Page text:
Referring now to the FIGURE, the motor vehicle electrical control system of the present invention is shown. The control system includes a microcomputer 1 connected to a plurality of control circuits 41 -4n by a communications channel 6. Each one of control circuits 41 -4n is connected to a respective one of a plurality of electric energy consumption units 71 -7n. Each of consumption units 71 -7n includes a semiconductor output amplifier 51 -5n. Semiconductor output amplifiers 51 -5n provide electrical energy to their respective consumption unit 71 -7n.
Each control circuit 41 -4n controls the electrical energy provided by output amplifiers 51 -5n and protects the output amplifiers against power overloading. Each control circuit 41 -4n includes a computer system 21 -2n connected to microcomputer 1 and an interface device 31 -3n allocated to the microcomputer and connected to a respective output amplifier 51 -5n.
Interface devices 31 -3n can measure physical variables of output amplifiers 51 -5n such as the electrical voltage and current of the energy provided by the amplifiers and the temperature of the heat generated by the amplifiers. Interface devices 31 -3n generate a measurement signal indicative of the measured physical variables.
Computer systems 21 -2n process the measurement signal and determine whether any critical or sub-critical changes have occurred in the variables with respect to time. In the event of computer systems 21 -2n determining a critical change, control circuit 41 -4n shuts off the electrical energy provided by the relevant output amplifier to the respective consumption units 71 -7n. This reaction is performed directly by virtue of the hardware of interface devices 31 -3n. In the event of computer systems 21 -2n determining a sub-critical change, control circuit 41 -4n activates a security function stored in computer systems 21 -2n to vary the electrical energy provided by the relevant output amplifier to the respective consumption units 71 -7n.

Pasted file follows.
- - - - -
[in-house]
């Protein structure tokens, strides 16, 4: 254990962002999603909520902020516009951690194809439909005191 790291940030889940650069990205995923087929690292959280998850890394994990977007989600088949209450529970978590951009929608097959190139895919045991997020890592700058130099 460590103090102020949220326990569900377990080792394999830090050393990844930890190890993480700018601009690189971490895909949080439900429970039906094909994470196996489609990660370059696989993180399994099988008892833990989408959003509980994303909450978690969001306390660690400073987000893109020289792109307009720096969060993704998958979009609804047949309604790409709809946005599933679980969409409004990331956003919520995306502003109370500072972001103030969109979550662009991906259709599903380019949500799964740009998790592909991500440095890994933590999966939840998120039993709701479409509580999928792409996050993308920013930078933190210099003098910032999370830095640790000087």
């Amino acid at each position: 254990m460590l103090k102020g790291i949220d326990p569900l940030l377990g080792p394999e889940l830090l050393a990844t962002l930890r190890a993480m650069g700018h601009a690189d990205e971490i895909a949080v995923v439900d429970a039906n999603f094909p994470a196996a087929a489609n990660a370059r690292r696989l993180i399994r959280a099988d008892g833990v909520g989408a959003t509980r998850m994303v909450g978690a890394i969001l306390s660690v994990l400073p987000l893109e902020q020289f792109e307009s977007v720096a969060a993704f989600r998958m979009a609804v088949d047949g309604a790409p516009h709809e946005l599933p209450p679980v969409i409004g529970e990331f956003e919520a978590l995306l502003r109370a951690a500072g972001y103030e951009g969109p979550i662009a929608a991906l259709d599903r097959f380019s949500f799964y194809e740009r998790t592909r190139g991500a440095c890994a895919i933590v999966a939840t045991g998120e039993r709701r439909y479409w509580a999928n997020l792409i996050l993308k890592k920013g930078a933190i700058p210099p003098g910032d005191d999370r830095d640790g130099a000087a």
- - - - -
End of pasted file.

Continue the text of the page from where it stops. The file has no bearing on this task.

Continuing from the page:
Microcomputer 1 programs the security function into control circuit 41 -4n through communication channel 6. Communication channel 6 is a serial and/or parallel interface. The security functions are activated to vary the electrical energy provided to the respective consumption unit in the event of a sub-critical change.
It should be noted in connection with such a design, that owing to the low loss of power output, it is possible to achieve a good level of efficiency. With respect to the formation of such an electrical control circuit, it is advantageous if either the interface devices are ASIC components and the computer systems are microcomputers with limited power output capability or the interface devices and the computer systems are combined together as an ASIC component.
Preferably, output amplifiers 51 -5n are field effect transistors such as MOSFETs which are regarded as standard components.
For controlling the energy provided to consumption units 71 -7n, a PWM control is preferably used and may be implemented either into the software of computer systems 21 -2n or into the hardware of interface devices 31 -3n.
Finally, it is favorable if microcomputer 1 and computer systems 21 -2n are provided with components which are intended for a mutual monitoring process aimed at a correct functioning and which components initiate necessary counter measures in the case of malfunctions. Communication for the mutual monitoring and the counter measures are achieved by communications channel 6.
Thus it is apparent that there has been provided, in accordance with the present invention, an electrical control system that fully satisfies the objects, aims, and advantages set forth above.
While the present invention has been described in conjunction with specific embodiments thereof, it is evident that many alternatives, modifications, and variations will be apparent to those skilled in the art in light of the foregoing description. Accordingly, it is intended to embrace all such alternatives, modifications, and variations as fall within the spirit and broad scope of the appended claims.
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|U.S. Classification||307/38, 701/36, 307/31, 307/35, 307/10.1, 307/39|
|International Classification||G05B15/02, G05B19/042, B60R16/02, H04Q9/00|
|Cooperative Classification||Y10T307/406, G05B19/0425, Y10T307/438, Y10T307/461, Y10T307/469|
|Aug 19, 2002||FPAY||Fee payment|
Year of fee payment: 4
|Oct 10, 2006||FPAY||Fee payment|
Year of fee payment: 8
|Jan 24, 2011||REMI||Maintenance fee reminder mailed|
|Jun 22, 2011||LAPS||Lapse for failure to pay maintenance fees|
|Aug 9, 2011||FP||Expired due to failure to pay maintenance fee|
Effective date: 20110622